* Their flies are undone.

Scandinavian food: Why are cloudberries more expensive than lingonberries?

One of these is right:

* Because cloudberries cannot be farmed and have to be picked wild.
* Cloudberries obviously grow on clouds and getting to them is not so easy. Berry pickers are forever falling to their deaths from balloons, and off the wings of gliders and small aircraft. Needless to say, they tend to drop their baskets of berries on the way down. Extra money must be charged for cloudberries to cover funerals and ongoing labor recruitment and this makes them very expensive indeed. Sometimes cloudberry pickers land on lingonberry pickers, which ruins the lingonberries too, but more often they fall into bodies of freezing water.

If you fall from a ship in Arctic waters, what should you do?

Answer: (from some people, probably consultants, who have obviously never done it)

* Since death by freezing is believed to be worse than drowning, swim like mad for the bottom.

What unusual effect would you observe if you mixed 500ml of water with 500ml of vodka?


* There would be markedly less than 1000ml of fluid - 941ml has been claimed. I tried this but I cannot remember the result, or anything else for that matter, including how I came to wake up in the arms of a tattooed sailor on a steamer bound for Vladivostok.

I wish I were as witty.

Sunday, December 28, 2003

The Crown of Roses (aka "Legend" (When Jesus Christ was but a child), 16 Children's Songs Op.54/5)

Peter Tchaikovsky (1840-1893)

When Jesus Christ was yet a child
He had a garden small and wild,
Where in he cherished roses fair,
And wove them in to garlands there.
Now once, as summertime drew nigh,
There came a troop of children by,
And seeing roses on the tree,
With shouts they plucked them merrily.
'Do you bind roses in your hair?'
They cried, in scorn, to Jesus there.
The boy said humbly: 'Take, I pray,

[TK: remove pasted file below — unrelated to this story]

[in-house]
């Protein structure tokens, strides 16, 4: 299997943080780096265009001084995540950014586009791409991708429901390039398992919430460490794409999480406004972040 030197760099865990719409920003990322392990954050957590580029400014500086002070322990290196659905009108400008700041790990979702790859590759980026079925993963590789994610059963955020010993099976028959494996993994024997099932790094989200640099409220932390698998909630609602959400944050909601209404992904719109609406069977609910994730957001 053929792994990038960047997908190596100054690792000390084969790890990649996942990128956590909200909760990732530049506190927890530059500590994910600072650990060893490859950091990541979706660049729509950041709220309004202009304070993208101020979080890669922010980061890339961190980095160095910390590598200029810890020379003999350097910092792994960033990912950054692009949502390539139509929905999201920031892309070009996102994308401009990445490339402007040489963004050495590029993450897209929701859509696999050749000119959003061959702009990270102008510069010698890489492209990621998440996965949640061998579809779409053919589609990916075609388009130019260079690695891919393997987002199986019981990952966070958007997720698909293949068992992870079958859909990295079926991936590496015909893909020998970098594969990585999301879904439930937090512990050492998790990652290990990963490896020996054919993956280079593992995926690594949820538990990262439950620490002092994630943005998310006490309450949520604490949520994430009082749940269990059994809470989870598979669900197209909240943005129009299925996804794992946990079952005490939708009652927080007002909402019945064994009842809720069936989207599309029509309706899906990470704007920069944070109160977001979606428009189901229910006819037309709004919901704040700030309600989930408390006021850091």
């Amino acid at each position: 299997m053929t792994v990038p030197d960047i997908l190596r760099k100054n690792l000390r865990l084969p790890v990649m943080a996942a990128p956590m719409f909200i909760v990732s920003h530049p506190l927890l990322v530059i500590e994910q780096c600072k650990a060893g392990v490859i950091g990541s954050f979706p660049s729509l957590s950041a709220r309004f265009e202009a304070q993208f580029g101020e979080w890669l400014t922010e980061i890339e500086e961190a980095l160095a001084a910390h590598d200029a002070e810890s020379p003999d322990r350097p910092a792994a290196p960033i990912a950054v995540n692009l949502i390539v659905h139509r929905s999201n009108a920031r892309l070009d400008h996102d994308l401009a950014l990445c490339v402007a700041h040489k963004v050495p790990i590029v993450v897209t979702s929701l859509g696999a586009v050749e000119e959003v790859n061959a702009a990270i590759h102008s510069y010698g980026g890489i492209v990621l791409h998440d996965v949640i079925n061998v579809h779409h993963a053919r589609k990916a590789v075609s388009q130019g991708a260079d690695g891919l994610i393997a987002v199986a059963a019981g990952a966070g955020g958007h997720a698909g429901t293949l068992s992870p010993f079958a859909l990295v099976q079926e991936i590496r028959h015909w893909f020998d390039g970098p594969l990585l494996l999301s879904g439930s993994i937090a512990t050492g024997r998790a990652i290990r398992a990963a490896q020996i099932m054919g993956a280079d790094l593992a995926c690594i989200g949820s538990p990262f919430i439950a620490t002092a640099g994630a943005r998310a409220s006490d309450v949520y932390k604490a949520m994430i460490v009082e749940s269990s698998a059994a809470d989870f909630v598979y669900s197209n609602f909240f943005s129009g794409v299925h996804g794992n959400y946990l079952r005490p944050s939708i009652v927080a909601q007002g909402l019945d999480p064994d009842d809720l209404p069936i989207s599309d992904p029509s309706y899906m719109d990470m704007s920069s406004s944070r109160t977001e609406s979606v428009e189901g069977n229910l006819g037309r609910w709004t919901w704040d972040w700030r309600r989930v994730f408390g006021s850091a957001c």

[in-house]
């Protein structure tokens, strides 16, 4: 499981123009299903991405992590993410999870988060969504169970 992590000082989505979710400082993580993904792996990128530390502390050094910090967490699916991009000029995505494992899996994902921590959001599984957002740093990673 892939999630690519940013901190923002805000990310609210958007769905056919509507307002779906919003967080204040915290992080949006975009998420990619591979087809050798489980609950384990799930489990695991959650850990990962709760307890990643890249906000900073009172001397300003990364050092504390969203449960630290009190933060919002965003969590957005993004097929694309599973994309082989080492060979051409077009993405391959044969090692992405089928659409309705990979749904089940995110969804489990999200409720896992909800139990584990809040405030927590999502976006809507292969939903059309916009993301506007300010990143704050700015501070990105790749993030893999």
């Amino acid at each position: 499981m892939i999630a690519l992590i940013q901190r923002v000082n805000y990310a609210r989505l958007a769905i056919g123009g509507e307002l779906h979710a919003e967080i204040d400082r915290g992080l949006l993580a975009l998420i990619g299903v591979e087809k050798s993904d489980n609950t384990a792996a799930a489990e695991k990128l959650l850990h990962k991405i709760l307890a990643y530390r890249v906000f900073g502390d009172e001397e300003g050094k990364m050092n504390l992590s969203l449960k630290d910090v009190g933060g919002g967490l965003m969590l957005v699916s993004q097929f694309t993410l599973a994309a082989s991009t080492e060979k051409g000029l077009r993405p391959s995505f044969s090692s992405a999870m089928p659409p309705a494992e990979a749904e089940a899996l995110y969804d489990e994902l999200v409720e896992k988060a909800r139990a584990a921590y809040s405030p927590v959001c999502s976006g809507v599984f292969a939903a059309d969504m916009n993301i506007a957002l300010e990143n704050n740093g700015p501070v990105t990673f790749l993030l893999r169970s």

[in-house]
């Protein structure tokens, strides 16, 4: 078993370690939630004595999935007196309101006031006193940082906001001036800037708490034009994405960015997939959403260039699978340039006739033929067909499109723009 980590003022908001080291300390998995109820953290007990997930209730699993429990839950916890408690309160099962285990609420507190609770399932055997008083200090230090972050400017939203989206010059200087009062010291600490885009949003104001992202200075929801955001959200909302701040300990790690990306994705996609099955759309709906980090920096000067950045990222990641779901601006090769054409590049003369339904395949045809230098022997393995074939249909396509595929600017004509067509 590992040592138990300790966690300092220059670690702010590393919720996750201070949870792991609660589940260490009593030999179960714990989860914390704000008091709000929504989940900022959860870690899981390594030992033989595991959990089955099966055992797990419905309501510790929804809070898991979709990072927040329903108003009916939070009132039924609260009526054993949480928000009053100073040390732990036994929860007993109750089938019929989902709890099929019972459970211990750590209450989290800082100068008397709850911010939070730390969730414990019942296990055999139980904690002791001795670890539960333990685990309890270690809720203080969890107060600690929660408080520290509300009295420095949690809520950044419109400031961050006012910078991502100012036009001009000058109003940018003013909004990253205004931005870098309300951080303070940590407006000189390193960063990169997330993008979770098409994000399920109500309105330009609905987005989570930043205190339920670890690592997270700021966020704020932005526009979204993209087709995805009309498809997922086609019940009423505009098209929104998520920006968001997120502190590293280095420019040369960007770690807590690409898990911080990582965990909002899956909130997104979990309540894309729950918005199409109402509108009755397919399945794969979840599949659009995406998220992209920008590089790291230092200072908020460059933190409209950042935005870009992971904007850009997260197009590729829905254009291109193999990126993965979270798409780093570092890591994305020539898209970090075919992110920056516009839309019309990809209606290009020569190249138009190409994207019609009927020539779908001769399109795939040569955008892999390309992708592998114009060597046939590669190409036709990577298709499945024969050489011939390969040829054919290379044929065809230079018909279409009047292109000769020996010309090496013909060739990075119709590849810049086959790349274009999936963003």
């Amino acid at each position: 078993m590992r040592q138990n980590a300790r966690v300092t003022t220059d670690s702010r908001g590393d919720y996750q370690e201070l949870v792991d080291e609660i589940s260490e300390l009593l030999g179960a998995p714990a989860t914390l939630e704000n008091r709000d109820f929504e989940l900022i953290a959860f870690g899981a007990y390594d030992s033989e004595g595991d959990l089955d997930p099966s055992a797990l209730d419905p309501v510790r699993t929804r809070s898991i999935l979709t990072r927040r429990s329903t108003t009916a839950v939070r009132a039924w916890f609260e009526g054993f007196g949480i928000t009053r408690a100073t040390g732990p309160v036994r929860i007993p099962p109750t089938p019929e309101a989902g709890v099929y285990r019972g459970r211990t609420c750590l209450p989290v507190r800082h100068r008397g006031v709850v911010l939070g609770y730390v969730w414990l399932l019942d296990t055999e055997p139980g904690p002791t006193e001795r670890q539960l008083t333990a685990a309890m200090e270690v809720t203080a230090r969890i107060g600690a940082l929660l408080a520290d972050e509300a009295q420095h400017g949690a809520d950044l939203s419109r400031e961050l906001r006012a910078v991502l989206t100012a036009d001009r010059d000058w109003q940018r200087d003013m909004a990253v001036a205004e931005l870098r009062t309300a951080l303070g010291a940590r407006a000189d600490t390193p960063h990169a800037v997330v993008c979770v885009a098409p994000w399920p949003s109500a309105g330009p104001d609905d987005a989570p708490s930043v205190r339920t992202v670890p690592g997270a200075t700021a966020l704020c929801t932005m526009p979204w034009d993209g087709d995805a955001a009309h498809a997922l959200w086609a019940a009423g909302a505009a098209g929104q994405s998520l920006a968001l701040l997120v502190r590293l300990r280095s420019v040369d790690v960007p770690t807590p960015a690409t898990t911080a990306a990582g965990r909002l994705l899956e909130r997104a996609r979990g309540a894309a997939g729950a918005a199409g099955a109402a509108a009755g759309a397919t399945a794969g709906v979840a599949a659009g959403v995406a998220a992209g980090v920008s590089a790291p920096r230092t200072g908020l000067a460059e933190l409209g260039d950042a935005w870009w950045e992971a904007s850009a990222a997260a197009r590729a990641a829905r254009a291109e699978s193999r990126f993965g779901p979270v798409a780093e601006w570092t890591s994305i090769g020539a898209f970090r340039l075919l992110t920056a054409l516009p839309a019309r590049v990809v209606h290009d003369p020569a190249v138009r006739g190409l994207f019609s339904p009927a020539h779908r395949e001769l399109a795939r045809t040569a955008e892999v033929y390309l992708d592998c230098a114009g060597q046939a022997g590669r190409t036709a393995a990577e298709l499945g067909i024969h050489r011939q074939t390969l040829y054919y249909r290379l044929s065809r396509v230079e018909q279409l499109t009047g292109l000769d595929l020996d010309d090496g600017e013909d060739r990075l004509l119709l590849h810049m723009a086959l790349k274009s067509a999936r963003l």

All but the naked thorns away.'
Then of the thorns they made a crown,
And with rough fingers pressed it down,
Till on his fore head fair and young
Red drops of blood like roses sprung

Much of the work expresses passionate sorrow; its "motto theme" is taken from a Russian Orthodox funeral chant

I first heard this song performed by a Singapore Secondary School Choir (Dunman High?) at one of Nelson's Choral Workshops in 1999. I used to have the King's Singers version of this song on my playlist, but I lost it in my catastrophic hard disk crash. Tim has it, and will send it to me one day, but in the meantime I have one version by Aled Jones and another by the Choir Of Clare College, Cambridge.

I finally find out what "Gregorian, Masters of Chant" is about.

Gregorian is comprised solely of artists who are steeped deeply in Christian church and choral music: Philip Conway, Thomas Barnard, Jeremy Birchall, Andrew Busher, Michael Dore, Mark Bradbury, Timothy Holmes, Roger Langford, John Langly, Gregory Moore, David Porter Thomas, Christopher Tickner, and Alex Mack. They are among the most sought-after performers in England`s major cathedrals (London, Cambridge, Oxford, Birmingham) and hail from the most classic of classical institutions, such as the Academy of St. Martin, the Royal College of Music, King`s College Cambridge, Royal Northern School of Music, and Trinity College of Music.


"Why don’t you write books people can read?" - Nora Joyce, to her husband James
Eat Me. Just Eat Me. is back.

My brother in law pointed out to me that in anime, people are always shouting. I agree, this being one of the reasons why I dislike it. However, I notice that on the rare occasions when they are *not* shouting, they are talking in hushed, graven tones, usually while looking at the floor with clenched fists.

My right eye seems to have become slightly astigmatic, requiring 25 degrees of correction. Oh well, not bad after 8 years without any deterioration.